MENA-OECD Working Group on SME Policy, Entrepreneurship and Human Capital Development, Casablanca, 22-23 February 2011
Summary of Women’s Entrepreneurship Discussions
Participants of this Working Group meeting, including several WBF members, drew attention to financing barriers specific to women-led SMEs and proposed some possible solutions. This contributed to the WBF’s goal of further mainstreaming women’s issues in regional policy fora and identifying areas where targeted intervention is needed to support women-led firms. (View Working Group conclusions here.)
In the MENA region, women’s labour force participation rates are the lowest of any region in the world. As noted by Paul Reynolds (Professor), this is likely a key factor limiting business creation by women and one which partially explains the region’s relatively low female entrepreneurial levels. In addition, financing for the growth of women-led enterprises may be limited by the overall reticence of banks to lend to SMEs as well as possible gender discrimination in lending practices.
For these reasons, several MENA governments have begun to implement targeted projects to address barriers specific to women-led firms. For example, as highlighted by Boutaina Ismaili Idrissi, the Moroccan Agence Nationale Pour la Promotion de la PME (ANPME) has put in place tailored support measures for women entrepreneurs in the framework of their SME support programmes. These measures have included financial and managerial training, business coaching programmes and the launch of several local businesswomen’s networks.
As underlined by Amina Benjelloun (Advisor to the Prime Minister of Morocco and Director of the Economic Promotion Department of the Ministry of Economic and General Affairs), the work of the OECD-MENA Women’s Business Forum has contributed to the mainstreaming of women’s issues in the regional policy dialogue and the identification of key areas where further work is needed (See the Conclusions of the Conference on Enhancing the Business Enabling Environment for Women in Arab Economies). Lois Stevenson (LASMA Consulting, Canada) underlined the value of the WBF’s forthcoming “Inventory of Policies, Institutions and Programmes Supporting Women’s Enterprise in the MENA Region”, which will provide information on providers of business support services and financing in the region.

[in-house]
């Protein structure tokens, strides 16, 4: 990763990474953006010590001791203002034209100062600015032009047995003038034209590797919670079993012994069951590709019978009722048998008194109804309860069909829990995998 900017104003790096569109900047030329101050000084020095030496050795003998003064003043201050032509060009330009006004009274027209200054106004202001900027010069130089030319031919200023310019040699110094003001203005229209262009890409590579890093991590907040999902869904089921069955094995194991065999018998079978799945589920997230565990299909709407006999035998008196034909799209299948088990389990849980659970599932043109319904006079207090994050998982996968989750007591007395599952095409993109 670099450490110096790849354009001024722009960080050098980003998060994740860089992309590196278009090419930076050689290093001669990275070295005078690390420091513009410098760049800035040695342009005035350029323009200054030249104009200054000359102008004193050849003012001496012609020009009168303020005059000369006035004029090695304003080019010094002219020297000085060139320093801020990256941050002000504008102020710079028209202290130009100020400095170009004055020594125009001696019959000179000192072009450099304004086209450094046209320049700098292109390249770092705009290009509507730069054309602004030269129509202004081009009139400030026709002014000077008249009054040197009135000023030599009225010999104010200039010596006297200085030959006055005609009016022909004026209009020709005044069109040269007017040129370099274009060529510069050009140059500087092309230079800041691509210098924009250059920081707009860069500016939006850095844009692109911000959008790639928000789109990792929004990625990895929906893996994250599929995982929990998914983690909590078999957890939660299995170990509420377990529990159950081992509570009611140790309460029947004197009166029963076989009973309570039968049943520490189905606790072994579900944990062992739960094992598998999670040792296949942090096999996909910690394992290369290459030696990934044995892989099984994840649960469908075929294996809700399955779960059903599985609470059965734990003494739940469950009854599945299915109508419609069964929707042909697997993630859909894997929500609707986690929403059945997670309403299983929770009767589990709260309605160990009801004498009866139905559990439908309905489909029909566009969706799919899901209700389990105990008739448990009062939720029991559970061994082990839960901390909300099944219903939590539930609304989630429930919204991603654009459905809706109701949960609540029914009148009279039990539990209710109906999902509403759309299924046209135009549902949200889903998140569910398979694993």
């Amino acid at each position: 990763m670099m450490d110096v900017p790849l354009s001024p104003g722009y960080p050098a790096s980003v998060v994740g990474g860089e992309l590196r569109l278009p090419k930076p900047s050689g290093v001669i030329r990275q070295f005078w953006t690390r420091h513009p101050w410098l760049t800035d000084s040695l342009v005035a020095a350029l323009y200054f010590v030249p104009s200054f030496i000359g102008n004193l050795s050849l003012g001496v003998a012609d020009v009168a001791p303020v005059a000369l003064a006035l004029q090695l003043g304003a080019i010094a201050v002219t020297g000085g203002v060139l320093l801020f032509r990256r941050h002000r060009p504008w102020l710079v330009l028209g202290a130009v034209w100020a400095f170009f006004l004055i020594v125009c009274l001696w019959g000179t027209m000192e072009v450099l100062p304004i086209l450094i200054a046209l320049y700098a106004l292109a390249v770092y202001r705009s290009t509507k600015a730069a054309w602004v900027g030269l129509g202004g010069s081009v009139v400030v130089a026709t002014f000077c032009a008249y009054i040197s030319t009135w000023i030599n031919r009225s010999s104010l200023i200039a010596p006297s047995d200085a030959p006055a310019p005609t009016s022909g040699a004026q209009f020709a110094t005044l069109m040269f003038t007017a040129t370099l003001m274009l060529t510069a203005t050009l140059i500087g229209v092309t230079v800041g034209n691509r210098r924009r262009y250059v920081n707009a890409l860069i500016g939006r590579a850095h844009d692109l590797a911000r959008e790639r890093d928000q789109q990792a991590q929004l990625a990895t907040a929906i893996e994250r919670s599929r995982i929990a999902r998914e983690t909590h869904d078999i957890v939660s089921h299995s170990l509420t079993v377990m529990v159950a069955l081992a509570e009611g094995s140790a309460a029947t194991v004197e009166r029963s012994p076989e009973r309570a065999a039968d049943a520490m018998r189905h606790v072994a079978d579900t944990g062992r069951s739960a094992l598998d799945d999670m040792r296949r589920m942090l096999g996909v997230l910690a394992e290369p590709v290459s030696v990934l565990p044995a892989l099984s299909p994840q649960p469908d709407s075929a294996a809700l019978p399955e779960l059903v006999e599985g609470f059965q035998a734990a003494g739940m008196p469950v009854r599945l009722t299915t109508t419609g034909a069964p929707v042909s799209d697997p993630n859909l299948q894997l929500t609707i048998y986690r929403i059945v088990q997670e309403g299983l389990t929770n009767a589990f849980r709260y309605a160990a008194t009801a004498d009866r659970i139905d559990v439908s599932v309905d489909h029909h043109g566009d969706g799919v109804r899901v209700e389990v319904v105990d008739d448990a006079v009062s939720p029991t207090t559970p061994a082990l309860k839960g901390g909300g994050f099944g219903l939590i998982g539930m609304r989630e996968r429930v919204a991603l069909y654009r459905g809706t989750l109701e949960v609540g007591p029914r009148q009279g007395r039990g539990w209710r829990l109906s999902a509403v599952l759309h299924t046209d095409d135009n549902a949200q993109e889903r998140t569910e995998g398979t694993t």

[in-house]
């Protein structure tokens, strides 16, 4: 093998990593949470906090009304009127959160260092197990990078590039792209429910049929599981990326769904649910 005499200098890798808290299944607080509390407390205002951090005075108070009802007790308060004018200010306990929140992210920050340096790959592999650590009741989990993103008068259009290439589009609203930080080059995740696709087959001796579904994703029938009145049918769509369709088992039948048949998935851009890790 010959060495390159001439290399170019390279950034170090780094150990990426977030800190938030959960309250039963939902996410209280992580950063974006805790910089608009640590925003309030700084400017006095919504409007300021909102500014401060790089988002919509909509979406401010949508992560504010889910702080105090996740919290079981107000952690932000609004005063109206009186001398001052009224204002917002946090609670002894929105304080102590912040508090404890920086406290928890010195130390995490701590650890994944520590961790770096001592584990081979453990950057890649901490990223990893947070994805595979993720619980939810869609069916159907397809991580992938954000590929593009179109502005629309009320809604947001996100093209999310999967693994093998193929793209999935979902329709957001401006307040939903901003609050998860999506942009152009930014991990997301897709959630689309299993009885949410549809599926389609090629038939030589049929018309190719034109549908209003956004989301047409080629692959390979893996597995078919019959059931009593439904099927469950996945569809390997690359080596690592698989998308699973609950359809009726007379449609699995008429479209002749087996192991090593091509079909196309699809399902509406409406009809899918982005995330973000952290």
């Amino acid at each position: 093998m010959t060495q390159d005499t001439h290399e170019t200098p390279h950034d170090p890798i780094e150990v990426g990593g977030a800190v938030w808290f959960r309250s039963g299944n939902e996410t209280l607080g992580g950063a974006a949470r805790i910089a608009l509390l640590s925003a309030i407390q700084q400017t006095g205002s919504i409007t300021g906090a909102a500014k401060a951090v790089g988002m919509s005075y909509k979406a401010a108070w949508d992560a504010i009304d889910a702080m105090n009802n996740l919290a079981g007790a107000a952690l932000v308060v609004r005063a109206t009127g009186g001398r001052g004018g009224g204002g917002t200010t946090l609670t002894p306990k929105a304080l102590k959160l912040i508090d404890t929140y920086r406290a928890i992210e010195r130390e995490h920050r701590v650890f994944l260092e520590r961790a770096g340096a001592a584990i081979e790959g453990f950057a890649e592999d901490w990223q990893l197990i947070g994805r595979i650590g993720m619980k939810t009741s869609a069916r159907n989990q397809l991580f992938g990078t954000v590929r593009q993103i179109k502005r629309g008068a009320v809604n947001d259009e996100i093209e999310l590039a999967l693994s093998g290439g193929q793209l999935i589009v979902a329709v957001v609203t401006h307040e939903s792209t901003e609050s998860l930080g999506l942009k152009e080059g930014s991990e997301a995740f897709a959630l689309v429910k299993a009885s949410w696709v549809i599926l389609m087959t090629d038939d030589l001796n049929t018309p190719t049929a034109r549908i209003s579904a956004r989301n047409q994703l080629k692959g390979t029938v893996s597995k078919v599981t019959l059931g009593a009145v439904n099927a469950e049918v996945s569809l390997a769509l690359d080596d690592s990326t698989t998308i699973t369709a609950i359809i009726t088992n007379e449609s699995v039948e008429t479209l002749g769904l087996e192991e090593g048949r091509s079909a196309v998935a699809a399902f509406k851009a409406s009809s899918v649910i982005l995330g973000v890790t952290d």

Participants made several recommendations for complementing these existing efforts to support women entrepreneurs in the region and to improve their access to financing. Sabah Chraibi (Espace point de depart—ESPOD, Morocco) recommended the inclusion of women as a target group in policies to support SMEs and entrepreneurship. She suggested offering greater management and entrepreneurship training specifically to women entrepreneurs.
Regarding access to financing, Soraya Badraoui (Association des Femmes Chefs d’Entreprises du Maroc—AFEM) suggested introducing legislation to reduce discrimination in lending practices. She proposed raising ceilings on micro-financing to compensate for difficulties accessing bank financing. Lois Stevenson suggested improving systems of registering and titling property to allow its use as collateral for SME loans and underlined the importance of respecting women’s property rights. She also suggested training staff in financial institutions on lending to the SME market, including gender-sensitive training.